pledgesBut the Government has been known to utilise other news to save face in the past on various occasions. And in some instances, rumours have abounded about other instances where there is a likelihood that this has happened. Take the scandal surrounding Dominic Cummings in 2020, who travelled across the country during the coronavirus lockdown period as a way of “testing his eyesight”, despite official rulings being in place to stop such activity. Cummings faced calls to resign from his position, both from opposition politicians and members of the governing Conservative Party.

Yet some people thought that this was a story that broke so as to steer people’s attention away from the fact that the Government hadn’t done nearly enough to prepare the UK for the oncoming threat of the pandemic. Johnson and his Conservative Party frequently stated that the UK was prepared for any COVID virus, noting high levels of PPE and so on before the first wave hit in 2020, but this was not true. In fact, by the time the first lockdown period was implemented, the UK was suffering under the strain, and it became one of the hardest hit countries in the world in the end.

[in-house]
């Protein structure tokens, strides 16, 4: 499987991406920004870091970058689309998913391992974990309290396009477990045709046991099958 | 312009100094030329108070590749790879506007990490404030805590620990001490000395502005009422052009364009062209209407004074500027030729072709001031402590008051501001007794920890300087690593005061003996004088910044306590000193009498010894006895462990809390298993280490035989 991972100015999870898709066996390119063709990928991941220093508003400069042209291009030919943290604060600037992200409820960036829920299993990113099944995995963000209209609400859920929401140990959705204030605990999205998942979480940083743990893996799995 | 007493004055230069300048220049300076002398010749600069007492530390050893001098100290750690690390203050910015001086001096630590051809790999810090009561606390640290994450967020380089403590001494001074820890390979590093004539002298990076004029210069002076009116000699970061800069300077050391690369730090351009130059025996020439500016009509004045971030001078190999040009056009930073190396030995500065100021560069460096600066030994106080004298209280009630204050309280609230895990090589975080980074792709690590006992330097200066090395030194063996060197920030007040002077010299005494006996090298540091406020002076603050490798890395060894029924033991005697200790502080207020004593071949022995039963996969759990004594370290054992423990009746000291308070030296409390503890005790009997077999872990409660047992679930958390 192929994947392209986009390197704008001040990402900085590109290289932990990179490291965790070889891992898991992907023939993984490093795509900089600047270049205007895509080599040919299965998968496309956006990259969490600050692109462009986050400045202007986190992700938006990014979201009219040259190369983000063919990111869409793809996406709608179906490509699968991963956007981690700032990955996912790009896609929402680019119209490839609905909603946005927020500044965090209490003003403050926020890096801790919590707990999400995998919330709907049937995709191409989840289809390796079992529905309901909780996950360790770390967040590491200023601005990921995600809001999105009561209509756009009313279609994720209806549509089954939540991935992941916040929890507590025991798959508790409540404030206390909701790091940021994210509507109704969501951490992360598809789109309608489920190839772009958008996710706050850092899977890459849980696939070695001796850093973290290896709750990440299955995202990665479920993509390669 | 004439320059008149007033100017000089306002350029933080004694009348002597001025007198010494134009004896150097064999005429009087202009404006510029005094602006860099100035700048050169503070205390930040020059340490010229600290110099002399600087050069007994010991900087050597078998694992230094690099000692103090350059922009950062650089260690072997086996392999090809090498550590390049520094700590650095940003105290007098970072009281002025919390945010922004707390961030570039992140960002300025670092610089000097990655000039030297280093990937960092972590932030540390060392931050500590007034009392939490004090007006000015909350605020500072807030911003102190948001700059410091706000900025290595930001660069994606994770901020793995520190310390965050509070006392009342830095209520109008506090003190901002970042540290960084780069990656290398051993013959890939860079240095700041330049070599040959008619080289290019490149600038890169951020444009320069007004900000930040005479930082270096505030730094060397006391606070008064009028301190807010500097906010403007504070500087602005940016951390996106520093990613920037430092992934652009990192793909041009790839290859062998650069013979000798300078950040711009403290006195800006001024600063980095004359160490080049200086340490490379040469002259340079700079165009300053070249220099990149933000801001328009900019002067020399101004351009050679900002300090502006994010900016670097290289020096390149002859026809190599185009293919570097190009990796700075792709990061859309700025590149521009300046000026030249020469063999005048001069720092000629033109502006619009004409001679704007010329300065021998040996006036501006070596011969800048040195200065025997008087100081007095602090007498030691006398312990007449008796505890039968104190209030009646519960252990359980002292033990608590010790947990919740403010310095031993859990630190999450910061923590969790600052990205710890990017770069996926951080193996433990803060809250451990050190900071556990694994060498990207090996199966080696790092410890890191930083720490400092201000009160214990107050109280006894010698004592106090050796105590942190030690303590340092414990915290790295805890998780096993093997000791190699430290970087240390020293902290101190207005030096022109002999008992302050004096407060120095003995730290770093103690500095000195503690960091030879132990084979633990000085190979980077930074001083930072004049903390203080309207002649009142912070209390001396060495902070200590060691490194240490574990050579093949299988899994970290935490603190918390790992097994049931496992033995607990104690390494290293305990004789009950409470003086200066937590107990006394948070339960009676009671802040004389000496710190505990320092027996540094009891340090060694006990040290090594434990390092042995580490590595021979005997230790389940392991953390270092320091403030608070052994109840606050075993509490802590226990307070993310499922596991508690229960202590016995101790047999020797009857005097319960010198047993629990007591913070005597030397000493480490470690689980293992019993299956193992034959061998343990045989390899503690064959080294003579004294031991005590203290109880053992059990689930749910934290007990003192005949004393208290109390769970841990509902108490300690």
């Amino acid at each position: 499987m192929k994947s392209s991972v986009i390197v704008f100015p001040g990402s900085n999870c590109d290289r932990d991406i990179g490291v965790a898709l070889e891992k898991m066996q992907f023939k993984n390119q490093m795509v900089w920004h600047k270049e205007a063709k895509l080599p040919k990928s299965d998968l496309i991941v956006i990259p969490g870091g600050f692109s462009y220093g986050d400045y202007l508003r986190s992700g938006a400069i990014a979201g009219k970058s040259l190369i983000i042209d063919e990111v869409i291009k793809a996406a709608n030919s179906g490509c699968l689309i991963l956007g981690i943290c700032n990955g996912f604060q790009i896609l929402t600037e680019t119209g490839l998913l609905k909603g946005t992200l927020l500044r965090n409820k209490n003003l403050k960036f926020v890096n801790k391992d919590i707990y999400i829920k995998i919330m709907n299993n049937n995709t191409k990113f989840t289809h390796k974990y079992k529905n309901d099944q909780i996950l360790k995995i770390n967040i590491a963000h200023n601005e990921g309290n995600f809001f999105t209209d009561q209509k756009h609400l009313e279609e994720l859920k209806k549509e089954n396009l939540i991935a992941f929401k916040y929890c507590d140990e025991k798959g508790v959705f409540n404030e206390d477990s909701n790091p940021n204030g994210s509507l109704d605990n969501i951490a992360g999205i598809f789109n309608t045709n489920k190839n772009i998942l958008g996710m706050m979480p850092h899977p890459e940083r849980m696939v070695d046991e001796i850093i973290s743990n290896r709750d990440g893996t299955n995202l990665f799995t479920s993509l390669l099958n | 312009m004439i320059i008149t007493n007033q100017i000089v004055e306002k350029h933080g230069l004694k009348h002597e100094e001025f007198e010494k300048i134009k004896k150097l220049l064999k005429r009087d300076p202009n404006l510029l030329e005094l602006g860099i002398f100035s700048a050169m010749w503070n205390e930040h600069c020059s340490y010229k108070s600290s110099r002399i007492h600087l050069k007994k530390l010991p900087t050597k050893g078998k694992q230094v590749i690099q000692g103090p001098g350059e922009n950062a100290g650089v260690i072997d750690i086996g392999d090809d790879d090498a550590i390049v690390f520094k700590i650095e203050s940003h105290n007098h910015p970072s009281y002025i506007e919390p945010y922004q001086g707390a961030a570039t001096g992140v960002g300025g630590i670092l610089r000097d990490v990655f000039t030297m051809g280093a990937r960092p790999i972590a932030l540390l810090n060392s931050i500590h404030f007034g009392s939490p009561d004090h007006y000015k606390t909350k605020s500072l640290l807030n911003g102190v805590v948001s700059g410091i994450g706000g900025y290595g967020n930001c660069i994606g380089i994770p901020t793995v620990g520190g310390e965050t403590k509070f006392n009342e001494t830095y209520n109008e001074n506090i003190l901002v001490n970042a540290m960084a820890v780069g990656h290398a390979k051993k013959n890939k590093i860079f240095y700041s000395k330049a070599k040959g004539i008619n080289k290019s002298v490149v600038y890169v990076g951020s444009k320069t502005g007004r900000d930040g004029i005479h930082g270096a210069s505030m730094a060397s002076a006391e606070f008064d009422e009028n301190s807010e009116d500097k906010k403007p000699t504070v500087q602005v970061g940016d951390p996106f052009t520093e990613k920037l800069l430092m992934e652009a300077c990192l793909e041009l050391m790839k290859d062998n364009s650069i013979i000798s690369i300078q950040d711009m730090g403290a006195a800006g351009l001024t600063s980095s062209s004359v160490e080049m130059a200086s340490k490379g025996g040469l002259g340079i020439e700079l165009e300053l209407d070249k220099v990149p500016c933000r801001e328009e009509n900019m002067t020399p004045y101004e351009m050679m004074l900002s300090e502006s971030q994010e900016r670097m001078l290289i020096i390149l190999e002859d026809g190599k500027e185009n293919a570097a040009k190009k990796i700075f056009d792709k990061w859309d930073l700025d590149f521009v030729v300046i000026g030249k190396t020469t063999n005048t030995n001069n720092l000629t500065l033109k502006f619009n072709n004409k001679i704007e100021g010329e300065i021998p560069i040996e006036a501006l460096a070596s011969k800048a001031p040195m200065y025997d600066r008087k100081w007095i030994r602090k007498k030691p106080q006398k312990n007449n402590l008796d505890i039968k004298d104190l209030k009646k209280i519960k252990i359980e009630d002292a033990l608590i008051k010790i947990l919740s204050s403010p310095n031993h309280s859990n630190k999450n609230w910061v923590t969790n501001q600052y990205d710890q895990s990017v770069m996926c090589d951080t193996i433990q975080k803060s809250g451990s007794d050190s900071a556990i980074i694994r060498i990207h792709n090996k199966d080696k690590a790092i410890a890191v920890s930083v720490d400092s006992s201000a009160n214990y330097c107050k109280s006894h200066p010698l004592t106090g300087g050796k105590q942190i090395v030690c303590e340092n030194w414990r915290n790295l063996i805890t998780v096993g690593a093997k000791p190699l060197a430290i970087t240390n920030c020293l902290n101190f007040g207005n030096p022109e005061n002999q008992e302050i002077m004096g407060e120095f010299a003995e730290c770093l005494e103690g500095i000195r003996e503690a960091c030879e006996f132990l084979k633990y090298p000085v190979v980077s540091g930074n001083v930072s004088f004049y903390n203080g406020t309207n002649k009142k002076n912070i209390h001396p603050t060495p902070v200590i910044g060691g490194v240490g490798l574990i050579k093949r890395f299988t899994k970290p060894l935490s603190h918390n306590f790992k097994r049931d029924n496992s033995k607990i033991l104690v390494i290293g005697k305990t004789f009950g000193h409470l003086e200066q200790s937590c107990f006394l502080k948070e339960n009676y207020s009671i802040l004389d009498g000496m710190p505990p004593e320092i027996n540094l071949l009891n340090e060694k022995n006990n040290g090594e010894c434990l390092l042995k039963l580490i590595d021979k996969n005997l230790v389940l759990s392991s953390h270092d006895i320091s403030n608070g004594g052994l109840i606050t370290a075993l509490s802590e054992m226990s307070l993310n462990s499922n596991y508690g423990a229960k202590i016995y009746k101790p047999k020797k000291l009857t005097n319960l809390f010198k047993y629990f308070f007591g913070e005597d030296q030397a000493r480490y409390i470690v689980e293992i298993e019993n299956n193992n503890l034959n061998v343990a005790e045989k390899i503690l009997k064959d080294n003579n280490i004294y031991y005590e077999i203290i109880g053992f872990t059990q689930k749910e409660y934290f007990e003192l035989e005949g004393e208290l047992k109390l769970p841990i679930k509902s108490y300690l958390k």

That scandal being revealed worked, even if only for a short timeframe, because everyone was focused on Cummings and his unscrupulous activity, rather than Johnson and the Government’s wrongdoings. Could it be that a similar outcome will occur with the publication of the gambling white paper?

So much negativity is surrounding Johnson, Starmer and the entire realm of politics at the moment, that the white paper could very well turn a portion of the public’s attention away from them. In this respect, there is a question of whether or not the powers that be would be doing it specifically to save their own faces. And in this case, what may or may not be included in the review that would cause such a large number of people to be concerned over it?

Rumoured Changes in the Gambling Review

change the rulesAs soon as it was announced that the UK Government was working to overhaul the gambling industry, rumours started circulating on what this would mean. Various suggested changes to the law were mentioned here, there and everywhere, although none of them have been officially confirmed as being introduced.